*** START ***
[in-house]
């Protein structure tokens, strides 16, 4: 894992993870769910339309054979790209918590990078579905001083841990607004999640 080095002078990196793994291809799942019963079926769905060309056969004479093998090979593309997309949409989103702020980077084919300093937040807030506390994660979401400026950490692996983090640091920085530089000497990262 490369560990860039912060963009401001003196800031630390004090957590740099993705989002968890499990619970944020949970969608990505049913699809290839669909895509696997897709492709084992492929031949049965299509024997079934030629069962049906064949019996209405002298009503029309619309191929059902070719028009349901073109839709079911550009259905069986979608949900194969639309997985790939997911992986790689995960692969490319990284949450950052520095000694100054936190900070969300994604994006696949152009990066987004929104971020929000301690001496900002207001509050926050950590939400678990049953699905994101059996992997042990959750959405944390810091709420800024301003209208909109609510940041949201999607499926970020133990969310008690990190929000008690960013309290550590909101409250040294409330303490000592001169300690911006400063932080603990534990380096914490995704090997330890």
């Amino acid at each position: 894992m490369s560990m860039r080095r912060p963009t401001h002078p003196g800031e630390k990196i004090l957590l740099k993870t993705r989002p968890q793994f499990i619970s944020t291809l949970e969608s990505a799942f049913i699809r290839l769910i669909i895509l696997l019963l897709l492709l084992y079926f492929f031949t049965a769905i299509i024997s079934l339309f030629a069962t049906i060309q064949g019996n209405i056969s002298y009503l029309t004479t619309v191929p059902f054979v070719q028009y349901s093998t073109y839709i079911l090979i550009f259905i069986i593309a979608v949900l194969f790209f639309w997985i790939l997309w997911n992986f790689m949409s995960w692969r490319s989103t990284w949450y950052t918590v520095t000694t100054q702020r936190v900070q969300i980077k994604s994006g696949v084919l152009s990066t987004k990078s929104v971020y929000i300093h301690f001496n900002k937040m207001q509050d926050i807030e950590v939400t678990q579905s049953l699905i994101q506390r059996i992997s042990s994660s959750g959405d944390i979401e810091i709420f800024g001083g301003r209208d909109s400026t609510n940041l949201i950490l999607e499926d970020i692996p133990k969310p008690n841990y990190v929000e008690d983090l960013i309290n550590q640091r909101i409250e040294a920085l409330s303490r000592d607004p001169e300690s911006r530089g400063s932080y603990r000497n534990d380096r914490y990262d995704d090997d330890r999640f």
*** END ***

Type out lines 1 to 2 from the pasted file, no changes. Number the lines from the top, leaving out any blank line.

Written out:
[in-house]
């Protein structure tokens, strides 16, 4: 894992993870769910339309054979790209918590990078579905001083841990607004999640 080095002078990196793994291809799942019963079926769905060309056969004479093998090979593309997309949409989103702020980077084919300093937040807030506390994660979401400026950490692996983090640091920085530089000497990262 490369560990860039912060963009401001003196800031630390004090957590740099993705989002968890499990619970944020949970969608990505049913699809290839669909895509696997897709492709084992492929031949049965299509024997079934030629069962049906064949019996209405002298009503029309619309191929059902070719028009349901073109839709079911550009259905069986979608949900194969639309997985790939997911992986790689995960692969490319990284949450950052520095000694100054936190900070969300994604994006696949152009990066987004929104971020929000301690001496900002207001509050926050950590939400678990049953699905994101059996992997042990959750959405944390810091709420800024301003209208909109609510940041949201999607499926970020133990969310008690990190929000008690960013309290550590909101409250040294409330303490000592001169300690911006400063932080603990534990380096914490995704090997330890």